It is a good question, don't know about the Insight. Note that the Gen 2 Volt, like the Gen 1 Volt, does not use a CVT. The Voltec transmission consists of two sets of planetary gears and uses two clutches to connect the Volt's gas engine and the two electric motors to the front wheels. A major difference is that in the Gen 1 Volt the gas engine is not connected to the drive the front wheels except in rare situations. In the Gen 2 Volt, when the gas engine is running, the engine's drive shaft is both turning one of the electric motors to generate electricity to power the second electric motor to drive the wheels while any excess power is used to charge the traction battery; most of the time the output of the gas engine is also helping driving the front wheels. When using gas the Gen 1 Volt operates most like a series hybrid while for the Gen 2 Volt, when the gas engine is running, the car operates most like a parallel hybrid.The new Honda Insight hybrid combines super gas mileage and very good acceleration. What kind of transmission does it use? Is it an e-CVT like the Gen2 Volt? Or a pure series hybrid like the Gen 1 volt?
You're correct that gen1 operates as a series hybrid, but the gen2 Volt definitely uses an e-CVT to improve city mpg to allow the ICE to operate at always operate at its most efficient rpm while both driving the wheels and the generator.It is a good question, don't know about the Insight. Note that the Gen 2 Volt, like the Gen 1 Volt, does not use a CVT... In the Gen 2 Volt, when the gas engine is running, the engine's drive shaft is both turning one of the electric motors to generate electricity ... When using gas the Gen 1 Volt operates most like a series hybrid while for the Gen 2 Volt, when the gas engine is running, the car operates most like a parallel hybrid.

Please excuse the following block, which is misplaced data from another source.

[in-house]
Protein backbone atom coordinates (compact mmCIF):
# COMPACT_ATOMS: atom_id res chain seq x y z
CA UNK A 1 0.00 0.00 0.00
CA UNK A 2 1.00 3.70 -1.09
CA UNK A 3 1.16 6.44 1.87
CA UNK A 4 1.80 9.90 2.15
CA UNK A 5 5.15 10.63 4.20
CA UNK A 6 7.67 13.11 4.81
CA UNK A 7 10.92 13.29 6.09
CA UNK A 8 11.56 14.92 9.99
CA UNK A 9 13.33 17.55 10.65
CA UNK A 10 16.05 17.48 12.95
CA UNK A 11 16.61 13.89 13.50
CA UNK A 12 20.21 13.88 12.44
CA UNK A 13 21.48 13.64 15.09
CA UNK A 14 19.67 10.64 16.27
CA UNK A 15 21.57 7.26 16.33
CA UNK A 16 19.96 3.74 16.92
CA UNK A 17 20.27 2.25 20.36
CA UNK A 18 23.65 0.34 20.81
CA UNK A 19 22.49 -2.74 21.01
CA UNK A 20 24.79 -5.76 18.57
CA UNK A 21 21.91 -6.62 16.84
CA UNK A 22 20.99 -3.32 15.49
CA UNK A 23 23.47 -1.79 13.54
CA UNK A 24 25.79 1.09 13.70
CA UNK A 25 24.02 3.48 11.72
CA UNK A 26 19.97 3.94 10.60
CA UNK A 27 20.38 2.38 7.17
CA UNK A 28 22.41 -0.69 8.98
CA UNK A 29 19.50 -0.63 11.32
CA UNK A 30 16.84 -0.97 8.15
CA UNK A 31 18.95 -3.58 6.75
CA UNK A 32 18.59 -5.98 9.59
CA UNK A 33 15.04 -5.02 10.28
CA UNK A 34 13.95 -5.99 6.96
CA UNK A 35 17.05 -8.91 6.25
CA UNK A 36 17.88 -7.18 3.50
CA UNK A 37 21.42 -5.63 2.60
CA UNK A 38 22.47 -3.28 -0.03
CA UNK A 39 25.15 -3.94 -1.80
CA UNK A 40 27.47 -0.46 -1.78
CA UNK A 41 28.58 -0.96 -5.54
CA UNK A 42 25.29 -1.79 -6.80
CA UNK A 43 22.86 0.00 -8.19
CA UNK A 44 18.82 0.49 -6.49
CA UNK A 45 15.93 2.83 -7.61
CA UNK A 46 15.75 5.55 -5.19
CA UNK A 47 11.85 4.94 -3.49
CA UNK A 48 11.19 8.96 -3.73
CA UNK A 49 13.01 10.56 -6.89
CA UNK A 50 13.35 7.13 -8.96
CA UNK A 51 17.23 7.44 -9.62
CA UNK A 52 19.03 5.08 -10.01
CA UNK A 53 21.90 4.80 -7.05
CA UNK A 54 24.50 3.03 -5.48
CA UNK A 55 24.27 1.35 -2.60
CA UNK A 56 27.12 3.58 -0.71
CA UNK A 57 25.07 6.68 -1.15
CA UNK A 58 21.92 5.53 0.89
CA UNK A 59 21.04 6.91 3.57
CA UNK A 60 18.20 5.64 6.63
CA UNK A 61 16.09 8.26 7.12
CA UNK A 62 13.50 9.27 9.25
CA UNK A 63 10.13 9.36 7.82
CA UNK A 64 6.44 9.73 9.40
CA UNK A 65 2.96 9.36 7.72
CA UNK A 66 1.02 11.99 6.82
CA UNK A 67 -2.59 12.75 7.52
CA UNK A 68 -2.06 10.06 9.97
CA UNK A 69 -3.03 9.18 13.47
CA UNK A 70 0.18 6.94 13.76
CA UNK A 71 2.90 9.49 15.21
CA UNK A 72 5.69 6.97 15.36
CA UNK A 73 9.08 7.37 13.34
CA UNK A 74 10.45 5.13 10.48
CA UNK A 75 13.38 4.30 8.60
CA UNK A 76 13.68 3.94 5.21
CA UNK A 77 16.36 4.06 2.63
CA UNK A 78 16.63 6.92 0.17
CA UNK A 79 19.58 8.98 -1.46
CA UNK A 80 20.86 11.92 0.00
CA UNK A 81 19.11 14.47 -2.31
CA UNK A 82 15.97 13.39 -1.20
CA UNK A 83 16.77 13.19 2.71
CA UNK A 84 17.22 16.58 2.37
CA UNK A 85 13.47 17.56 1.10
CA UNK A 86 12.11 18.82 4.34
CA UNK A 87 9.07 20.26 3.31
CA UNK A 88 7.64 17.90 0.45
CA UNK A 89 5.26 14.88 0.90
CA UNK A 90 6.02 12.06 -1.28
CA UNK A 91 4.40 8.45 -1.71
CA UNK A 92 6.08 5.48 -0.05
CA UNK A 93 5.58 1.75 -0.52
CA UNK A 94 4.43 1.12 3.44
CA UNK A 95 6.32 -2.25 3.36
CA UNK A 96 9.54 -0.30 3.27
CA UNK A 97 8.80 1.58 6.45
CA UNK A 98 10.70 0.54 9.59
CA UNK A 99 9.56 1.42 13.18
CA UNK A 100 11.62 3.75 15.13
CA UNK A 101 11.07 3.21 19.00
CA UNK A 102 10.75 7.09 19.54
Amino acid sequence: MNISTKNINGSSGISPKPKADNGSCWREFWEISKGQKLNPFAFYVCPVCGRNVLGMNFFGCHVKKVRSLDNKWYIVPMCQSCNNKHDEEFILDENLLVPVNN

Extended range, when the gas engine starts up, now has 3 modes instead of 2 in the original Voltec design. The new operating modes increase efficiency, especially in city driving. In 2 of the modes the motors can be dynamically “mixed” with the gas engine output in an eCVT or electrically continuously variable transmission mode...
Low extended range is technically an “input split” style of eCVT. In this mode the large motor MGB is driving the vehicle through PG 2 to the wheels with the PG 2 ring gear locked together with the mechanical power from the gasoline engine on PG 1 and the electrical power generated by MGA on PG 1. By adjusting the power generated by and used by the two motors the engineers can put the ICE at its most efficient operating point.
Honda’s layout saves weight and space by skipping a conventional transmission completely. The traction motor is geared directly to the drive wheels and provides all of the low-speed propulsion. At moderate speeds and loads, the system works as a series hybrid with the gasoline engine turning a generator that, in conjunction with the battery, feeds power to the traction motor. Under low loads and moderate speeds, the gas engine is geared directly to the drive wheels, but if full load is requested, like say in a quarter-mile run, the engine is assisted by the traction motor and whatever charge is in the battery.